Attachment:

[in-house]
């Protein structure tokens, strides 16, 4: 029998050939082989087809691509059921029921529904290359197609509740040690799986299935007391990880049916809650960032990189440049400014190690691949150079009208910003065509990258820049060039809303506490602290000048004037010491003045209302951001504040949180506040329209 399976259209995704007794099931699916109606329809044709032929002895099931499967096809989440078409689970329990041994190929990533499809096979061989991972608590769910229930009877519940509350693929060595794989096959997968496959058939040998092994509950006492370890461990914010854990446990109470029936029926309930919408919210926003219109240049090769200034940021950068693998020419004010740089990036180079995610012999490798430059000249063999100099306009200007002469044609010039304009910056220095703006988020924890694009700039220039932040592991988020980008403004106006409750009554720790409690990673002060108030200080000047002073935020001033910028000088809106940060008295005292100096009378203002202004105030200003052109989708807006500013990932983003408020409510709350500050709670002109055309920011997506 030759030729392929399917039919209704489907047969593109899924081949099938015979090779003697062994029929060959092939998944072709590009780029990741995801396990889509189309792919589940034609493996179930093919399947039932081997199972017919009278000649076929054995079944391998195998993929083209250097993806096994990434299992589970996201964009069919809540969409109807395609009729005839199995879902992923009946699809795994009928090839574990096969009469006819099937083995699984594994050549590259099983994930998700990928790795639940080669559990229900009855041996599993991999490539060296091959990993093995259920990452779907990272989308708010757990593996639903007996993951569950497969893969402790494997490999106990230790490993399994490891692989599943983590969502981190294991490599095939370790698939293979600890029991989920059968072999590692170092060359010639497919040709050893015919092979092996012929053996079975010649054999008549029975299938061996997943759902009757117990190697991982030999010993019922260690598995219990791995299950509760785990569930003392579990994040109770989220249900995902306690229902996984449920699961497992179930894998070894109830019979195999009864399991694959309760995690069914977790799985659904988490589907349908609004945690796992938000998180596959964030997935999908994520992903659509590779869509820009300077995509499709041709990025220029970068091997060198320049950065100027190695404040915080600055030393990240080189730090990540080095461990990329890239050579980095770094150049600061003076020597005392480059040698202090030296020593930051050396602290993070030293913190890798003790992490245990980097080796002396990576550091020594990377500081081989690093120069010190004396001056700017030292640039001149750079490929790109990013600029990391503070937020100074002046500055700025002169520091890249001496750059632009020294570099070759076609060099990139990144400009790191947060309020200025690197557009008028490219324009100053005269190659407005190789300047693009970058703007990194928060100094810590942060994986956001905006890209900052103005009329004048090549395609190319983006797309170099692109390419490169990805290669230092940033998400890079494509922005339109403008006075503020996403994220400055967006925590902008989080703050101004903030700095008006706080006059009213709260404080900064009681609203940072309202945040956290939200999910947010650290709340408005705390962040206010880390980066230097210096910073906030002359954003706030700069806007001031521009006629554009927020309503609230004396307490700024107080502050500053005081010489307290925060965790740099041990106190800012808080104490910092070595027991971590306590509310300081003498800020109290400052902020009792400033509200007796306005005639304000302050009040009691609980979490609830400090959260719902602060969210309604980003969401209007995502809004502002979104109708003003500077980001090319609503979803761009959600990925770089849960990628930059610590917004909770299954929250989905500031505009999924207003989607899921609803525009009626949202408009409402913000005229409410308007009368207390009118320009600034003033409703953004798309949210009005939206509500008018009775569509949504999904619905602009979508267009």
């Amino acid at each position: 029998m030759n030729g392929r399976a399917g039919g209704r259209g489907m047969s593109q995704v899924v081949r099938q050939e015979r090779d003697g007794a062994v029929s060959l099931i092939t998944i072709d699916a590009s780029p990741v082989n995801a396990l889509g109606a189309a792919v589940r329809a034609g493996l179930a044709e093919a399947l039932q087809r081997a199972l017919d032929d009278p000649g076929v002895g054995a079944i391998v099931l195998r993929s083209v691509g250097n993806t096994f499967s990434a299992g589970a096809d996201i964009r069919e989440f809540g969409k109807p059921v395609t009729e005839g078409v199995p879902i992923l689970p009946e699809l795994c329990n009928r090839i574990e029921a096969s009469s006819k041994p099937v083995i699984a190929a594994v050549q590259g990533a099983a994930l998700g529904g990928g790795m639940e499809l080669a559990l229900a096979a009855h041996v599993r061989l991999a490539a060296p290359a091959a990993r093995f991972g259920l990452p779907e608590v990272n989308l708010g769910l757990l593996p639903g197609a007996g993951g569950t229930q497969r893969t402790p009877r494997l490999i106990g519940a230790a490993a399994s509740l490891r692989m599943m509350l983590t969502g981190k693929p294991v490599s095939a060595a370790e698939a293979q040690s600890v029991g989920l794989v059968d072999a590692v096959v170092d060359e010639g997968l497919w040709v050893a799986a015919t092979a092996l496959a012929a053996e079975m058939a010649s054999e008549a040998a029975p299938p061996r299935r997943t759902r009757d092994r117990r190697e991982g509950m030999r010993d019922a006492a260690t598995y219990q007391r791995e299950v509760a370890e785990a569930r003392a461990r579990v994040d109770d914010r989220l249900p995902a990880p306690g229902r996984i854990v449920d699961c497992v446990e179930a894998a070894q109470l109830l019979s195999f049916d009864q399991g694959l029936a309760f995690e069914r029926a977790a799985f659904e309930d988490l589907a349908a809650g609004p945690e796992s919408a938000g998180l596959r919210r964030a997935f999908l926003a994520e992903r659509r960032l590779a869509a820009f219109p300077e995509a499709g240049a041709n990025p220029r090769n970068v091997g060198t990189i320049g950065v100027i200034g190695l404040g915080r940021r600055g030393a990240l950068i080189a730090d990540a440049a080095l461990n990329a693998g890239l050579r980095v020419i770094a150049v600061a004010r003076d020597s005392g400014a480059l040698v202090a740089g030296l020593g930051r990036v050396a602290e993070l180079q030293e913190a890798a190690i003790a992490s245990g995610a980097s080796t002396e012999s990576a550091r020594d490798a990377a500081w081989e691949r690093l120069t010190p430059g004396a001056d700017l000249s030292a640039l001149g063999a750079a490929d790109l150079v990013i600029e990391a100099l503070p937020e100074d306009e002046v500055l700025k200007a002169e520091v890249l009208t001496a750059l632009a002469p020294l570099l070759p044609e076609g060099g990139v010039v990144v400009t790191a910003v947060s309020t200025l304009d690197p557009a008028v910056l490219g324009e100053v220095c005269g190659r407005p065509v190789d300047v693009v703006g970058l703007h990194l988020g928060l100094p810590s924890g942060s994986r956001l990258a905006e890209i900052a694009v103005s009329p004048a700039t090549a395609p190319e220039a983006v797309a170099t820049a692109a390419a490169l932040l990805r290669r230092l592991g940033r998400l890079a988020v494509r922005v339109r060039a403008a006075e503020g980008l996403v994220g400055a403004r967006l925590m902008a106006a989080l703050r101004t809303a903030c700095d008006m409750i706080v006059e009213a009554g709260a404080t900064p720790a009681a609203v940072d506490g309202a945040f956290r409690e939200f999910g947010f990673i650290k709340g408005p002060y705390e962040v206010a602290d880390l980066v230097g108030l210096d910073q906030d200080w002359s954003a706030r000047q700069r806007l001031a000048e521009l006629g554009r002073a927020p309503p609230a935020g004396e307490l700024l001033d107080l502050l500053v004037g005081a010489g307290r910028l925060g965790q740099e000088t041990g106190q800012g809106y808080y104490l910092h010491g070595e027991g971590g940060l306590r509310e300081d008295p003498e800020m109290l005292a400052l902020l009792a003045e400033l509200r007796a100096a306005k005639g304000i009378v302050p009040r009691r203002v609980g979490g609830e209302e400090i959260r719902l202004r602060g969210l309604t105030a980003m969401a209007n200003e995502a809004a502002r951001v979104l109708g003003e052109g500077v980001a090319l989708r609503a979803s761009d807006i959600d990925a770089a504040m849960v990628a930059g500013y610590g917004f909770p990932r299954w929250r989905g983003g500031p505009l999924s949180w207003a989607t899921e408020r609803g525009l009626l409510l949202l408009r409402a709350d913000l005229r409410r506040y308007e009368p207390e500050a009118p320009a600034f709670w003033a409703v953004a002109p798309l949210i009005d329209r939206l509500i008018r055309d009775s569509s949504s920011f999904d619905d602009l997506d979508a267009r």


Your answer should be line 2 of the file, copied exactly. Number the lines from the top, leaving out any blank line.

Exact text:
């Protein structure tokens, strides 16, 4: 029998050939082989087809691509059921029921529904290359197609509740040690799986299935007391990880049916809650960032990189440049400014190690691949150079009208910003065509990258820049060039809303506490602290000048004037010491003045209302951001504040949180506040329209 399976259209995704007794099931699916109606329809044709032929002895099931499967096809989440078409689970329990041994190929990533499809096979061989991972608590769910229930009877519940509350693929060595794989096959997968496959058939040998092994509950006492370890461990914010854990446990109470029936029926309930919408919210926003219109240049090769200034940021950068693998020419004010740089990036180079995610012999490798430059000249063999100099306009200007002469044609010039304009910056220095703006988020924890694009700039220039932040592991988020980008403004106006409750009554720790409690990673002060108030200080000047002073935020001033910028000088809106940060008295005292100096009378203002202004105030200003052109989708807006500013990932983003408020409510709350500050709670002109055309920011997506 030759030729392929399917039919209704489907047969593109899924081949099938015979090779003697062994029929060959092939998944072709590009780029990741995801396990889509189309792919589940034609493996179930093919399947039932081997199972017919009278000649076929054995079944391998195998993929083209250097993806096994990434299992589970996201964009069919809540969409109807395609009729005839199995879902992923009946699809795994009928090839574990096969009469006819099937083995699984594994050549590259099983994930998700990928790795639940080669559990229900009855041996599993991999490539060296091959990993093995259920990452779907990272989308708010757990593996639903007996993951569950497969893969402790494997490999106990230790490993399994490891692989599943983590969502981190294991490599095939370790698939293979600890029991989920059968072999590692170092060359010639497919040709050893015919092979092996012929053996079975010649054999008549029975299938061996997943759902009757117990190697991982030999010993019922260690598995219990791995299950509760785990569930003392579990994040109770989220249900995902306690229902996984449920699961497992179930894998070894109830019979195999009864399991694959309760995690069914977790799985659904988490589907349908609004945690796992938000998180596959964030997935999908994520992903659509590779869509820009300077995509499709041709990025220029970068091997060198320049950065100027190695404040915080600055030393990240080189730090990540080095461990990329890239050579980095770094150049600061003076020597005392480059040698202090030296020593930051050396602290993070030293913190890798003790992490245990980097080796002396990576550091020594990377500081081989690093120069010190004396001056700017030292640039001149750079490929790109990013600029990391503070937020100074002046500055700025002169520091890249001496750059632009020294570099070759076609060099990139990144400009790191947060309020200025690197557009008028490219324009100053005269190659407005190789300047693009970058703007990194928060100094810590942060994986956001905006890209900052103005009329004048090549395609190319983006797309170099692109390419490169990805290669230092940033998400890079494509922005339109403008006075503020996403994220400055967006925590902008989080703050101004903030700095008006706080006059009213709260404080900064009681609203940072309202945040956290939200999910947010650290709340408005705390962040206010880390980066230097210096910073906030002359954003706030700069806007001031521009006629554009927020309503609230004396307490700024107080502050500053005081010489307290925060965790740099041990106190800012808080104490910092070595027991971590306590509310300081003498800020109290400052902020009792400033509200007796306005005639304000302050009040009691609980979490609830400090959260719902602060969210309604980003969401209007995502809004502002979104109708003003500077980001090319609503979803761009959600990925770089849960990628930059610590917004909770299954929250989905500031505009999924207003989607899921609803525009009626949202408009409402913000005229409410308007009368207390009118320009600034003033409703953004798309949210009005939206509500008018009775569509949504999904619905602009979508267009």